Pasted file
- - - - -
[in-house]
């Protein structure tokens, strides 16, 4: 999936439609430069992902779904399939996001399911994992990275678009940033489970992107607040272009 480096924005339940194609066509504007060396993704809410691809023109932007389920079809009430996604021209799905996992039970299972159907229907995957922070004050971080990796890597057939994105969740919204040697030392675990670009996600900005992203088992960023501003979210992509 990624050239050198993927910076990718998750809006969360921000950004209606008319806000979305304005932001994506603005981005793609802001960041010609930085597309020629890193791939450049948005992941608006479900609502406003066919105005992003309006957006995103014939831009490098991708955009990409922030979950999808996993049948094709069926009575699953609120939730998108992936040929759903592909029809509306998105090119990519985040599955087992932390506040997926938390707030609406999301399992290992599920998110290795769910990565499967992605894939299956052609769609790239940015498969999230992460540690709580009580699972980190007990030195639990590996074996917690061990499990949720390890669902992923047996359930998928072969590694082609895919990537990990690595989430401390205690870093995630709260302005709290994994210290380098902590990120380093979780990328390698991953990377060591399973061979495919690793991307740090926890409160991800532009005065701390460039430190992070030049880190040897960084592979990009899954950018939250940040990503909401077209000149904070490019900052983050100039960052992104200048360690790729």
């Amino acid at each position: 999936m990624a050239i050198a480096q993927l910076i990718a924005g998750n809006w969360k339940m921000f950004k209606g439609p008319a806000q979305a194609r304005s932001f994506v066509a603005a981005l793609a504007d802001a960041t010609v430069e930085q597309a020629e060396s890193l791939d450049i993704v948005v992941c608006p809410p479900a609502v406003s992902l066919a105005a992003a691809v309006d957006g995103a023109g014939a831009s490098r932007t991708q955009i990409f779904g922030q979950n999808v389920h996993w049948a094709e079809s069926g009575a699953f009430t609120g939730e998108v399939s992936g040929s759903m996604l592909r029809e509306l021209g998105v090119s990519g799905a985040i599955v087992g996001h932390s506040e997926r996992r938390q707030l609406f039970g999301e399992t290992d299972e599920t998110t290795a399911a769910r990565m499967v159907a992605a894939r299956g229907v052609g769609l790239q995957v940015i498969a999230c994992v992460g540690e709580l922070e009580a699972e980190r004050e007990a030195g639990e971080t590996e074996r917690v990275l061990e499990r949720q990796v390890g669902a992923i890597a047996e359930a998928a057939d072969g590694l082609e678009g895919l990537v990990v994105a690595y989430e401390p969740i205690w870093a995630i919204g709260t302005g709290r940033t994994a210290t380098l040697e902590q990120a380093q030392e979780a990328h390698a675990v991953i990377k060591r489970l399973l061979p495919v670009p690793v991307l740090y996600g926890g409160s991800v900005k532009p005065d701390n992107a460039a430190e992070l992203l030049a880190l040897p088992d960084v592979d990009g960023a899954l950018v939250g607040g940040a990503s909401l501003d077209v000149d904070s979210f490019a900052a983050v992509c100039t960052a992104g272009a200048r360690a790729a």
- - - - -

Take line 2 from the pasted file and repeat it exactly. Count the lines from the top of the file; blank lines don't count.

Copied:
């Protein structure tokens, strides 16, 4: 999936439609430069992902779904399939996001399911994992990275678009940033489970992107607040272009 480096924005339940194609066509504007060396993704809410691809023109932007389920079809009430996604021209799905996992039970299972159907229907995957922070004050971080990796890597057939994105969740919204040697030392675990670009996600900005992203088992960023501003979210992509 990624050239050198993927910076990718998750809006969360921000950004209606008319806000979305304005932001994506603005981005793609802001960041010609930085597309020629890193791939450049948005992941608006479900609502406003066919105005992003309006957006995103014939831009490098991708955009990409922030979950999808996993049948094709069926009575699953609120939730998108992936040929759903592909029809509306998105090119990519985040599955087992932390506040997926938390707030609406999301399992290992599920998110290795769910990565499967992605894939299956052609769609790239940015498969999230992460540690709580009580699972980190007990030195639990590996074996917690061990499990949720390890669902992923047996359930998928072969590694082609895919990537990990690595989430401390205690870093995630709260302005709290994994210290380098902590990120380093979780990328390698991953990377060591399973061979495919690793991307740090926890409160991800532009005065701390460039430190992070030049880190040897960084592979990009899954950018939250940040990503909401077209000149904070490019900052983050100039960052992104200048360690790729």